We have been diving deeper into the Building Product Manufacturer space of the past year in order to provide our clients with a broader picture of the overall housing market. It has become clearer to us that this space offers a positive diversification to a portfolio of investments looking to benefit from the eventual rebound of the housing market.
Many private and public investors have been scouring the residential real estate landscape for potential investment opportunities. Initially, the focus was on acquiring finished lots. The competition from builders for the nearer term desirable lots has substantially limited the opportunity for speculative investors to buy and hold such finished lots until the market recovers. Lots in outer-lying areas are still available at low prices, but investors are realizing that these lots are available because builders are passing over them while focusing on lots that can be turned in the near term to generate a faster return of capital and profits.
The case for investing in the Building Product Manufacturer space includes a few key elements:
- Allows an investment in the eventual recovery of the new home construction market, without the need to buy and manage an inventory of land with a longer (2 to 10 year) hold.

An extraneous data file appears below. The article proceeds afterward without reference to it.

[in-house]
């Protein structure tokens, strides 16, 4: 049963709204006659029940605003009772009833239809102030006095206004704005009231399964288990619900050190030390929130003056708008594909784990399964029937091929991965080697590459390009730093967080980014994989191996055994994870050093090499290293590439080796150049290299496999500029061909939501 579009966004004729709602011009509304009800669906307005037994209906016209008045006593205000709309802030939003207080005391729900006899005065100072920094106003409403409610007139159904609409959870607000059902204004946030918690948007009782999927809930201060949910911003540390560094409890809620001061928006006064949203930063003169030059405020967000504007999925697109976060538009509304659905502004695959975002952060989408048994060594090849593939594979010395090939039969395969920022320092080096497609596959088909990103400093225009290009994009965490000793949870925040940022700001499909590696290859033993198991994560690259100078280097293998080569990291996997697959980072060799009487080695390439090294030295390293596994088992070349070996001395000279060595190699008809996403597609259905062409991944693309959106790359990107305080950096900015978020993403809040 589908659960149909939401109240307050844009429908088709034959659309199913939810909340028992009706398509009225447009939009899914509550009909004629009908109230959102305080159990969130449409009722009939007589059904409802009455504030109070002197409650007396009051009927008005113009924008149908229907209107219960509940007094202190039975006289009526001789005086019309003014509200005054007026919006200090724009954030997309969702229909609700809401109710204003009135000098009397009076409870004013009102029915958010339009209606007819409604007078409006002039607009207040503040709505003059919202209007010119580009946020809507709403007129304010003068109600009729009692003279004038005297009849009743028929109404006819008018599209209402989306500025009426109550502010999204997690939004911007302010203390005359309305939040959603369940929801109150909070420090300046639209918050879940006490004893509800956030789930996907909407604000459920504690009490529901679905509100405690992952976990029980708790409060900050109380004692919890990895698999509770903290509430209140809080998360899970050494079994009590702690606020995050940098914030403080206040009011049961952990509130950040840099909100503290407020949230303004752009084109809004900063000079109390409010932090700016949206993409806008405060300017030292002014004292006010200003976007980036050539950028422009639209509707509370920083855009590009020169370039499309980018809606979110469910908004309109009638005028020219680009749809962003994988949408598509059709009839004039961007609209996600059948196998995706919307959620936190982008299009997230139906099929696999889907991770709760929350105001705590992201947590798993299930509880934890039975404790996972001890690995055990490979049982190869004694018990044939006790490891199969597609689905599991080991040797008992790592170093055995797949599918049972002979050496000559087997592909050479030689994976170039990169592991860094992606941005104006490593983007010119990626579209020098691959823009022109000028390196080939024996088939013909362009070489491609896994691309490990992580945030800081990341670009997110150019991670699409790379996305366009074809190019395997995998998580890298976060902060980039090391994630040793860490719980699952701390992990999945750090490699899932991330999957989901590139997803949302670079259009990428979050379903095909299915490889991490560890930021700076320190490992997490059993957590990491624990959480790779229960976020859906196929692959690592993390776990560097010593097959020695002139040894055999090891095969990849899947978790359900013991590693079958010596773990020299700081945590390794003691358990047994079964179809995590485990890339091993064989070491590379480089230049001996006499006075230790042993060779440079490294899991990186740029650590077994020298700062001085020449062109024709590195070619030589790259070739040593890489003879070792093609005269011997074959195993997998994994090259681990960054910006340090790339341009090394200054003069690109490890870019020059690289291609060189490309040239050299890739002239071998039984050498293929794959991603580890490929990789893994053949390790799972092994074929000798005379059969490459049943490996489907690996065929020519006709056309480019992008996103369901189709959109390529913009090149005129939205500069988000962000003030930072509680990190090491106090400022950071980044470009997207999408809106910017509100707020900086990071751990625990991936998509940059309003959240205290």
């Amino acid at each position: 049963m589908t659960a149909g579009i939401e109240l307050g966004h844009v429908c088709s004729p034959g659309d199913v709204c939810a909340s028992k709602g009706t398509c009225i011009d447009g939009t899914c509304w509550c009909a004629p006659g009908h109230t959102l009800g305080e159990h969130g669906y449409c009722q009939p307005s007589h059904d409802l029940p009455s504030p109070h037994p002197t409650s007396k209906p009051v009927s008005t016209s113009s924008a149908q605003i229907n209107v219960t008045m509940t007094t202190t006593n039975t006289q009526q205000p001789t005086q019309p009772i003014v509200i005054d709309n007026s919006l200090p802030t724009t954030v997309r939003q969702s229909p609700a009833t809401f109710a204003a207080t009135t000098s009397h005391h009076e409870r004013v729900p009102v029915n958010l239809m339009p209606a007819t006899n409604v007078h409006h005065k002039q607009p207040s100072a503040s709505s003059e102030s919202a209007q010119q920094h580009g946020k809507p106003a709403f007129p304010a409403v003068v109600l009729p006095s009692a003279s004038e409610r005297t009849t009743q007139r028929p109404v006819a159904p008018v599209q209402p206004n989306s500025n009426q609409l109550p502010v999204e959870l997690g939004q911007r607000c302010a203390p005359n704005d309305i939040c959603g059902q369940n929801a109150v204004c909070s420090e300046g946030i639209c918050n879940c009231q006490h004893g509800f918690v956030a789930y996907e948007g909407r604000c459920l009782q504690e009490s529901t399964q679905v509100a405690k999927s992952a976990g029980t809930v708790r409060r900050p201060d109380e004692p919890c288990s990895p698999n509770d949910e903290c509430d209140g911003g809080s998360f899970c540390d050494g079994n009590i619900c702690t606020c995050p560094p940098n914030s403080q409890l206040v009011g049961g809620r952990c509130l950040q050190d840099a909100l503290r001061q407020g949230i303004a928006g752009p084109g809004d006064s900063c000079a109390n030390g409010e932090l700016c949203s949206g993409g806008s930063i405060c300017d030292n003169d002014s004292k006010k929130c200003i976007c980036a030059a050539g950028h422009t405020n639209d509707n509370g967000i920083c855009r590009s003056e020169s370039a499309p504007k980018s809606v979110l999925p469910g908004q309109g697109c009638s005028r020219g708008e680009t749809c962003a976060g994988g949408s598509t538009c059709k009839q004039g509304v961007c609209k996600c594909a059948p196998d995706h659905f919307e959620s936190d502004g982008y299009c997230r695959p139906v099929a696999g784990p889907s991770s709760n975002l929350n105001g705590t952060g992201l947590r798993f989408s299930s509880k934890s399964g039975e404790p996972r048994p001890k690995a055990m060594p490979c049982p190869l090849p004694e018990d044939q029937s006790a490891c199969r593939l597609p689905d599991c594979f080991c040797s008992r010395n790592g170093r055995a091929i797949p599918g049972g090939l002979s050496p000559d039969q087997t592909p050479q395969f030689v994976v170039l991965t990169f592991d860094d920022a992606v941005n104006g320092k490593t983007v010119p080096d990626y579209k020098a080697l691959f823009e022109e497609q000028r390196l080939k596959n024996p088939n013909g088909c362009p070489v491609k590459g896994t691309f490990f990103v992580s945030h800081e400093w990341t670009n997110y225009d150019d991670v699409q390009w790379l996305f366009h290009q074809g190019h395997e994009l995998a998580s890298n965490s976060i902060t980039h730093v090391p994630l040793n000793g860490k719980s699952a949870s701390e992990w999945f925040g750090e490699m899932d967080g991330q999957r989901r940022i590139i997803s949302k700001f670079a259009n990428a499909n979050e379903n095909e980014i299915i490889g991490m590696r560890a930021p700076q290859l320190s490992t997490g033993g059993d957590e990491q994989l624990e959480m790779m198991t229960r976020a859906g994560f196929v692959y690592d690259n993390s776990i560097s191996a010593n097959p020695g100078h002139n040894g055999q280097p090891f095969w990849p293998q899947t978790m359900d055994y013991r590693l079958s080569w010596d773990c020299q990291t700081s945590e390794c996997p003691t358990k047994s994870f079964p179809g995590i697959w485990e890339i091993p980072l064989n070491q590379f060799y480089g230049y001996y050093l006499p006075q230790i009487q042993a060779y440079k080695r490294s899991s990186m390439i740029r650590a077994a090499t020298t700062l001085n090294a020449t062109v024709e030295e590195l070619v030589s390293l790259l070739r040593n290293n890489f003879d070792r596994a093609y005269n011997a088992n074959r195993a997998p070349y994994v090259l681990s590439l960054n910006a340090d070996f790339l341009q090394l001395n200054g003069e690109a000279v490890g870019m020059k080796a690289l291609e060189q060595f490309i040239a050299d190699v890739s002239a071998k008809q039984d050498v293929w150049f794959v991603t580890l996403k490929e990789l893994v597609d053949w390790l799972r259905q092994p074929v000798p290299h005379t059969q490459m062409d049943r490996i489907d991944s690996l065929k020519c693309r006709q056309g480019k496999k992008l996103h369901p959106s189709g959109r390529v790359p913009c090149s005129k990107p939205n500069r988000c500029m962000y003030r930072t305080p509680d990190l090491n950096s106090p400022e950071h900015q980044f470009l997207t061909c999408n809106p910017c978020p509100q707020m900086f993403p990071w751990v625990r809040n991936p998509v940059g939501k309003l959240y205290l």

- Publicly held BPMs also offer the investor a much more liquid investment than a direct real estate investment.
- BPMs serve the remodeling industry as well as the new housing industry. Right now, remodeling is a much bigger share of their business. The remodel industry appears to have stabilized in 2010 and is showing encouraging signs of a rebound. The remodeling industry, while also subject to cyclicality, is a much more stable environment than the new housing market.
- There are other factors too – cash flows tend to be much more stable; brands are more important; most of the BPM verticals are far more consolidated (some have only 3-4 major players, including carpet, asphalt roof tiles, drywall, metal wood-to-wood engineered connectors, among others); more diverse end market exposure (international, commercial new and remodel, or even completely different businesses).
- Finally, the remodeling industry should perform well for the next several years as the Shadow Inventory of distressed homes find their way through the foreclosure recycling process. These homes will need work ranging from paint and carpet to major rehab/renovation work – all good for the remodel space.
The vast amount of homeowners with underwater mortgages will keep people in their homes longer, which should have a positive influence on the need for remodeling, albeit with lower-cost projects than during the housing boom.